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Threat of prosecution under Education Act for child's sickness absence - who can I talk to?

(88 Posts)
14Elephants Sun 14-Jun-15 15:39:05

Hi everyone, I can't get free legal advice from any of the charities working in family law as we are not on benefits, but I need advice. Don't want to ask CAB or just any solicitor - the neighbouring local authority where my child goes to school want to prosecute us - she's had 25 days off sick this academic year and I am not 100% sure I can get a GP to back it up with medical evidence because some days were just with a bad cold for example. Now they are saying that we should have a doctors letter to cover every day she was/is off.

We know its their statutory right but added to that the Educational Welfare Officer is gunning for us - she's a bit of a loon and was saying how she's so successful in taking parents to court that she takes up court time in other counties as well ...!! How proud she is! We're just the sort that these people go after - middle class professionals and I made a safeguarding complaint against the school at christmas, after which DD's absences were unauthorised (but they didn't tell us till after Easter)

I need to find a statutory defence or could I try to appeal to the director of education to have the case reviewed before they put the court papers in; we definitely need this EWO removed from the case, but where to begin?

I have some knowledge I work in child protection, so I know with these cases there is very little you can do - basically once the decision is made to go to court the local authority have already made sure the case is water-tight - where can I get advice - any ideas?

MoreElephants Sun 14-Jun-15 15:41:43

PS have name changed but is very elephant based ...!

VelmaD Sun 14-Jun-15 15:44:54

25 days sick since September? That's basically five full weeks of school, tbh I'm not surprised you have to now produce a doctors note for every medical absence, and doesn't seem unusual to have EWO involvement at this point. Has she an underlying health condition meaning she has to have this much time off that the school are unaware of? How old is she?

14Elephants Sun 14-Jun-15 15:50:05

Velma thanks but I am just after getting advice and you seem to want to discuss the case itself? I'm asking where I can get legal advice on the Act.

Its not the EWO involvement I am particularly objecting to, its a legal issue e.g., school authorised all her absences due to sickness, then rescinded that last month when they wanted to support the EWO's insistence on court action. There are many ways that absence can be resolved, the schools I work with use an agency and meet with parents to discuss etc. This school doesn't do anything, they refer straight to local authority for prosecution and the EWO thinks prosecution is what success looks like. Its the prosecution they want, not the resolution. Hope that makes it a bit clearer.

14Elephants Sun 14-Jun-15 15:52:05

I take it you are aware that its not absence that allows them to instigate proceedings, its unauthorised absence - they deliberately "unauthorised it" to support action. As I say, I do work in this area but this level of cynical manipulation is even beyond me!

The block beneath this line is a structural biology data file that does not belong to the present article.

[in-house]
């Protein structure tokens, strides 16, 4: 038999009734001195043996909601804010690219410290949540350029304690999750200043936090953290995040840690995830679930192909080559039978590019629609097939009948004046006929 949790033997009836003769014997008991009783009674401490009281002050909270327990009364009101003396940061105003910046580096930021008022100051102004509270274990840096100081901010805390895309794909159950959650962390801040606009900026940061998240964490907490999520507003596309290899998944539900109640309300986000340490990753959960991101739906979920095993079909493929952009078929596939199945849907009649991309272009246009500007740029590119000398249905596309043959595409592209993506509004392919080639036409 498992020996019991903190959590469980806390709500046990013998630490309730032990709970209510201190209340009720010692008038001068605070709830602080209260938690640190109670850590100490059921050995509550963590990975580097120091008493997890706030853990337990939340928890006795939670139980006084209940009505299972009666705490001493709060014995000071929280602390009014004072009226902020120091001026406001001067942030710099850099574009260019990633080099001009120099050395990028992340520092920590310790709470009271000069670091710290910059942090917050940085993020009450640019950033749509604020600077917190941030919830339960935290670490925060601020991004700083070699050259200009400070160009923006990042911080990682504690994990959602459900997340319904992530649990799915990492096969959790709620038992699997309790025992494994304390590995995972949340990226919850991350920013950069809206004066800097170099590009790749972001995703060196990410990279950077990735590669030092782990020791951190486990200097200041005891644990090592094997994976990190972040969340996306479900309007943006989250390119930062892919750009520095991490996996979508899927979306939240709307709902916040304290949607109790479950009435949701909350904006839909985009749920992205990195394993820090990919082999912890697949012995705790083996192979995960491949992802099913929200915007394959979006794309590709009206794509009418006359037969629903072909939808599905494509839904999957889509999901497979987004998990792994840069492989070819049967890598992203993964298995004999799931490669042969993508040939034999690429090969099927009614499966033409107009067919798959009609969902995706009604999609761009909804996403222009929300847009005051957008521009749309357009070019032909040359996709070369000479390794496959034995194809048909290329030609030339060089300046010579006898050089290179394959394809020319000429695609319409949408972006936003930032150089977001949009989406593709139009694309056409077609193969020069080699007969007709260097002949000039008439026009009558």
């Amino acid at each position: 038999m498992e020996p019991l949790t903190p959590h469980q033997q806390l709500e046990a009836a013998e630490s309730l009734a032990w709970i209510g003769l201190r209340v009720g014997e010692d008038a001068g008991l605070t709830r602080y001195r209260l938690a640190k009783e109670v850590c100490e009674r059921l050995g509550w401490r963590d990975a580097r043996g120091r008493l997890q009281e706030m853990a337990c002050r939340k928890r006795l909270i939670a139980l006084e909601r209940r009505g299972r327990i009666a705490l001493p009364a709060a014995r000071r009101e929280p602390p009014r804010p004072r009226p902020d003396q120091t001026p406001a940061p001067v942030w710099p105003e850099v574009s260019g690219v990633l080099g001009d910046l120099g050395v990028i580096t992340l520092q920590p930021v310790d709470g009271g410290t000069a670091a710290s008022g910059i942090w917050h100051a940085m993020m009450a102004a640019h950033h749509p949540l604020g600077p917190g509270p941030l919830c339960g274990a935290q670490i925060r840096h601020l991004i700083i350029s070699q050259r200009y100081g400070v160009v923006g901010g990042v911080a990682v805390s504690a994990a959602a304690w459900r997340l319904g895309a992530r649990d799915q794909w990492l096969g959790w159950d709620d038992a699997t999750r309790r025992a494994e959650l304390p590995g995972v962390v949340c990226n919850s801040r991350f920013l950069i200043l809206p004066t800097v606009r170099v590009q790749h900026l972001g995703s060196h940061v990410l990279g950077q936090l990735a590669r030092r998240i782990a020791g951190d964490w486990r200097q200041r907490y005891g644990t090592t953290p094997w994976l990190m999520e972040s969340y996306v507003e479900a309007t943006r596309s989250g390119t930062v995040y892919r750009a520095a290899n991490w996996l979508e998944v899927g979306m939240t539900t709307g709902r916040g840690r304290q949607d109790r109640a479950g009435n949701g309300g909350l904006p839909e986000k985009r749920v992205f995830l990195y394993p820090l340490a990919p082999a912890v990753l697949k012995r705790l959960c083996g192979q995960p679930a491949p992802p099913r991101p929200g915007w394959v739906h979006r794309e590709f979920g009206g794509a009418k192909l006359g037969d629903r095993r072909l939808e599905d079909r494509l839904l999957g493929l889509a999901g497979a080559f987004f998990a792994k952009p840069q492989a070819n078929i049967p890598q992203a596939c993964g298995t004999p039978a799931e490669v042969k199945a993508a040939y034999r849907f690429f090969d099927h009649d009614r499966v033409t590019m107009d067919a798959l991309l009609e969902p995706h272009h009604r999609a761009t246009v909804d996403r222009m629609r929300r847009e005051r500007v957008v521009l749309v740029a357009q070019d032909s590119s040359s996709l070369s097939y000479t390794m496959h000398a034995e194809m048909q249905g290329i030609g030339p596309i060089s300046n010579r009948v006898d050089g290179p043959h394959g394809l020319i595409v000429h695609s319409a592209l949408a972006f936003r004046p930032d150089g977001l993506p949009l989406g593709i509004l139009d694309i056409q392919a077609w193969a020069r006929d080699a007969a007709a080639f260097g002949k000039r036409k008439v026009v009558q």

titchy Sun 14-Jun-15 15:54:59

How about paying a solicitor for some advice? Not quite sure why you'd have expected it free tbh if you're not benefit dependent.

I don't think you're going to find much sympathy though - missing almost half a term with run of the mill coughs and colds is barmy and massively detrimental to your child's education. Sorry.

VelmaD Sun 14-Jun-15 15:55:11

Once absence gets to a certain level though, the EWO becomes involved, and anything further tends to be unauthorised. It's then only authorised with medical evidence. That's quite a common thing, they take parental notes as authorised absence until attendance drops to below a certain amount (around 95% in some cases, 90 in others) and then that triggers the system of EWO etc. had you had any information from the school when her attendance dropped to a certain level and the EWO became involved? Usually it is in that correspondence that they state any further absence would be marked unauthorised unless there is a medical certificate. When were you first aware of EWO involvement?

FuzzyWizard Sun 14-Jun-15 15:55:21

Your child has missed roughly half a term of school but you think they're going after you because you're a middle class professional. confused
I would only expect that sort of attendance from a child with chronic health problems.

ThumbWitchesAbroad Sun 14-Jun-15 15:57:22

Do you have a useful local Councillor? This is the sort of thing my Dad would have got involved in, I'm sure. You could always try them anyway.

After that, is there any sort of ombudsman that has any input into the behaviour of the EWOs? I don't know, maybe you do, that would be another option, especially if you feel that you are being unfairly victimised.

Noeuf Sun 14-Jun-15 16:00:24

There is a statutory defence if they prosecute you - there are two offences from memory, have a look at the actual act itself I think the defences are listed there.

lougle Sun 14-Jun-15 16:00:41

So at the end of the year, if she has no further absence, her attendance rate would be 87%.

Do you want advice on how to fight the prosecution itself? Or how to defend yourself in the prosecution?

Noeuf Sun 14-Jun-15 16:01:44